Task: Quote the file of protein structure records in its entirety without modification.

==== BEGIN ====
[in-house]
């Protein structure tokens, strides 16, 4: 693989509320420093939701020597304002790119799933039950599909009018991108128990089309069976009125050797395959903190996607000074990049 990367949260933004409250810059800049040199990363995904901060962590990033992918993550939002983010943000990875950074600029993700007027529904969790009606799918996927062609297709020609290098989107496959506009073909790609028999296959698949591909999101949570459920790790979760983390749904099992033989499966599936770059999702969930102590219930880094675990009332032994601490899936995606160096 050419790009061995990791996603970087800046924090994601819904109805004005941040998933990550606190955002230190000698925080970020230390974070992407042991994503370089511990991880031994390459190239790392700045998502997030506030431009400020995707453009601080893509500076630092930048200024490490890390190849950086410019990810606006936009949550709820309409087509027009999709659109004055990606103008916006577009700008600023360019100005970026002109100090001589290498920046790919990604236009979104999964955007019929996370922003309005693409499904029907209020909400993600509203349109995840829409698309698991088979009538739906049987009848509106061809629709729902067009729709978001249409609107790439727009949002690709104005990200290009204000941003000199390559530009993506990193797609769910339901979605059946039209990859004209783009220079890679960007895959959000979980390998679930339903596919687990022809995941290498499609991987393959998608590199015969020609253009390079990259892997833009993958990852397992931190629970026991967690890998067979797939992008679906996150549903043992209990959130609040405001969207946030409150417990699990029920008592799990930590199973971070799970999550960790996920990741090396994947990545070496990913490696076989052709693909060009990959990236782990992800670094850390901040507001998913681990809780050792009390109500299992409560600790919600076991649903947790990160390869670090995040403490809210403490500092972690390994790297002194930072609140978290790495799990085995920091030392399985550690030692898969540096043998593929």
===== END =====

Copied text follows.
[in-house]
């Protein structure tokens, strides 16, 4: 693989509320420093939701020597304002790119799933039950599909009018991108128990089309069976009125050797395959903190996607000074990049 990367949260933004409250810059800049040199990363995904901060962590990033992918993550939002983010943000990875950074600029993700007027529904969790009606799918996927062609297709020609290098989107496959506009073909790609028999296959698949591909999101949570459920790790979760983390749904099992033989499966599936770059999702969930102590219930880094675990009332032994601490899936995606160096 050419790009061995990791996603970087800046924090994601819904109805004005941040998933990550606190955002230190000698925080970020230390974070992407042991994503370089511990991880031994390459190239790392700045998502997030506030431009400020995707453009601080893509500076630092930048200024490490890390190849950086410019990810606006936009949550709820309409087509027009999709659109004055990606103008916006577009700008600023360019100005970026002109100090001589290498920046790919990604236009979104999964955007019929996370922003309005693409499904029907209020909400993600509203349109995840829409698309698991088979009538739906049987009848509106061809629709729902067009729709978001249409609107790439727009949002690709104005990200290009204000941003000199390559530009993506990193797609769910339901979605059946039209990859004209783009220079890679960007895959959000979980390998679930339903596919687990022809995941290498499609991987393959998608590199015969020609253009390079990259892997833009993958990852397992931190629970026991967690890998067979797939992008679906996150549903043992209990959130609040405001969207946030409150417990699990029920008592799990930590199973971070799970999550960790996920990741090396994947990545070496990913490696076989052709693909060009990959990236782990992800670094850390901040507001998913681990809780050792009390109500299992409560600790919600076991649903947790990160390869670090995040403490809210403490500092972690390994790297002194930072609140978290790495799990085995920091030392399985550690030692898969540096043998593929």